Southeast Asia is an economic, biodiverse, cultural and disease hotspot. Due to rapid socio-economic and environmental changes, the role of biodiversity and ecosystems for human health ought to be examined and communicated to decision-makers and the public. We therefore summarized the lessons and recommendations from an interdisciplinary conference convened in Cambodia in 2014 to advise Southeast Asian societies on current research efforts, future research needs, and to provide suggestions for improved education, training and science-policy interactions. First, we reviewed several examples of the important role of ecosystems as 'sentinels' in the sense that potentially harmful developments for human health become first apparent in ecosystem components. Other ecosystem services which also benefit human well-being are briefly summarized. Second, we summarized the recommendations of the conference's roundtable discussions and added recent developments in the science-policy interface. The recommendations were organized along five themes: Ethical and legal considerations; implementation of the One Health approach; education, training, and capacity building; future research priorities; and potential science-policy interactions. While the role of biodiversity for human health needs further research, especially for zoonoses and emerging diseases, many direct and indirect benefits to human health are already apparent, but have yet to filter down to the science-policy interface in order to influence legislation and enforcement. Therefore, efforts to strengthen the interface in Southeast Asia should become a high priority in order to strengthen the health and resilience of Southeast Asian societies.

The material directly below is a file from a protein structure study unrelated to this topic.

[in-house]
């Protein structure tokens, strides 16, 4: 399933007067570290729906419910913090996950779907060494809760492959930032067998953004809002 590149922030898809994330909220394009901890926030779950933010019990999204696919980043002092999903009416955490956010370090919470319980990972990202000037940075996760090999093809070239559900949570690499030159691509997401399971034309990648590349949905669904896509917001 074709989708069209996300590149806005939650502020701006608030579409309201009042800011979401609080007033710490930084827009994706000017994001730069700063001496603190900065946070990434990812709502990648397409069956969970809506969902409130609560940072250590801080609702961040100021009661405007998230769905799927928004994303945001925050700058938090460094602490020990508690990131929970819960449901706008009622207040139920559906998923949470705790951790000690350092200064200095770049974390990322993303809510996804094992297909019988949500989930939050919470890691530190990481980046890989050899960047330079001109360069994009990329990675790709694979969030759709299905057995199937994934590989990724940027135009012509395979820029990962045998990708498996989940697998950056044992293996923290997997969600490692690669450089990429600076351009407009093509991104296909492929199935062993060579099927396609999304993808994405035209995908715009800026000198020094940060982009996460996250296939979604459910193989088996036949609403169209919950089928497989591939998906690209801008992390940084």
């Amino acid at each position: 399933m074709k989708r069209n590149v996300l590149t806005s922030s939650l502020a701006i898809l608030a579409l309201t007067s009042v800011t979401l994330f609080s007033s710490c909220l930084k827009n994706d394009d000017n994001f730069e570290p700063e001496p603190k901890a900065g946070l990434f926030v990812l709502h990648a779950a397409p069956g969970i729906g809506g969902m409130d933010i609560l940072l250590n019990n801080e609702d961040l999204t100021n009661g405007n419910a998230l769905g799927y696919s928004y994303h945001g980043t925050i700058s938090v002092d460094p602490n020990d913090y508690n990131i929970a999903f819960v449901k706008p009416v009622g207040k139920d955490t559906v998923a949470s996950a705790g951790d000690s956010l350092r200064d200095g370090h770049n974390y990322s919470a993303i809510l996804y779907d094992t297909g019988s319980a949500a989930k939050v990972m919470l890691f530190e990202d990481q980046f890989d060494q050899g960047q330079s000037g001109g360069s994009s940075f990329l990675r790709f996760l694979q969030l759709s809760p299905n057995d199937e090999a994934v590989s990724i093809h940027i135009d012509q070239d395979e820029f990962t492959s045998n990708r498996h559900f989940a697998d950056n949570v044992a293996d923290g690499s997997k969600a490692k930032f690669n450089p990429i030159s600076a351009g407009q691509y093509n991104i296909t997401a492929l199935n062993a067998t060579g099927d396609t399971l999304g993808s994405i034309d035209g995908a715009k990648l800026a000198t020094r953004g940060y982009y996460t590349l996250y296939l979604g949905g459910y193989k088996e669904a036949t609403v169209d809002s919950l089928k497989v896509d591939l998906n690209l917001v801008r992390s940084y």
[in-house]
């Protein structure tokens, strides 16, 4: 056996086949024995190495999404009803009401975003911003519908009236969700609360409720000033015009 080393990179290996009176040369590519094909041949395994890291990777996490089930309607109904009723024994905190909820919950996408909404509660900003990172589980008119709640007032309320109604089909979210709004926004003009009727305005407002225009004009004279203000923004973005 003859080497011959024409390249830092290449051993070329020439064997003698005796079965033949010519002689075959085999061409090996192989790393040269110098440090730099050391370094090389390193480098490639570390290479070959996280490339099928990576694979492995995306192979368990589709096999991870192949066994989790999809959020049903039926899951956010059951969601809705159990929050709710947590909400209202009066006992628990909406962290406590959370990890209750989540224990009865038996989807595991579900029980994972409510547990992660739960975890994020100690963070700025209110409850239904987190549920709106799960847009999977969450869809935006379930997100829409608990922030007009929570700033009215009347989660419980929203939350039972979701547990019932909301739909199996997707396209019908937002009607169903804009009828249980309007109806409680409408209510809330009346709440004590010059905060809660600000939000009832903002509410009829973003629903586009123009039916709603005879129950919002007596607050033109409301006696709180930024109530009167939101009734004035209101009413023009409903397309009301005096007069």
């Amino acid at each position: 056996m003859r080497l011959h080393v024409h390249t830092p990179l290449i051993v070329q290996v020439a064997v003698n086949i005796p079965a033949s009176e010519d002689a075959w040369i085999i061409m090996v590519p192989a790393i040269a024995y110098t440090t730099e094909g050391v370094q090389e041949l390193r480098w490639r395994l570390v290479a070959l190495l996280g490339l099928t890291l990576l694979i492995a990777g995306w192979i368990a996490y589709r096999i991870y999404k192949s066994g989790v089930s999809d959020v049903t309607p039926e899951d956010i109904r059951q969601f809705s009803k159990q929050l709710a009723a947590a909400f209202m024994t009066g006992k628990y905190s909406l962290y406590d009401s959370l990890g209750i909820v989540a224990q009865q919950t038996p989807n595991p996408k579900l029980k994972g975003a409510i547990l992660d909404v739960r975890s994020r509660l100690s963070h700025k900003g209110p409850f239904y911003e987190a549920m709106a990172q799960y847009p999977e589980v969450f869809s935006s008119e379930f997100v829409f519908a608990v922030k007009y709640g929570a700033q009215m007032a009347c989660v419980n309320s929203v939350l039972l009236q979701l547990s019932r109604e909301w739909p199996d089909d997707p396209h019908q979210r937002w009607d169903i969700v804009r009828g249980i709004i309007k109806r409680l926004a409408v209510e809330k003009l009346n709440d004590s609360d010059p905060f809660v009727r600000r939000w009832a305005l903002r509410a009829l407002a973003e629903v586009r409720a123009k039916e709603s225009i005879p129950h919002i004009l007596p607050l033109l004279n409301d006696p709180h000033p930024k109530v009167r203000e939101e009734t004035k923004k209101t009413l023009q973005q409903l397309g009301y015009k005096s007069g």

ASJC Scopus subject areas
- Ecology, Evolution, Behavior and Systematics
- Molecular Biology
- Microbiology (medical)
- Infectious Diseases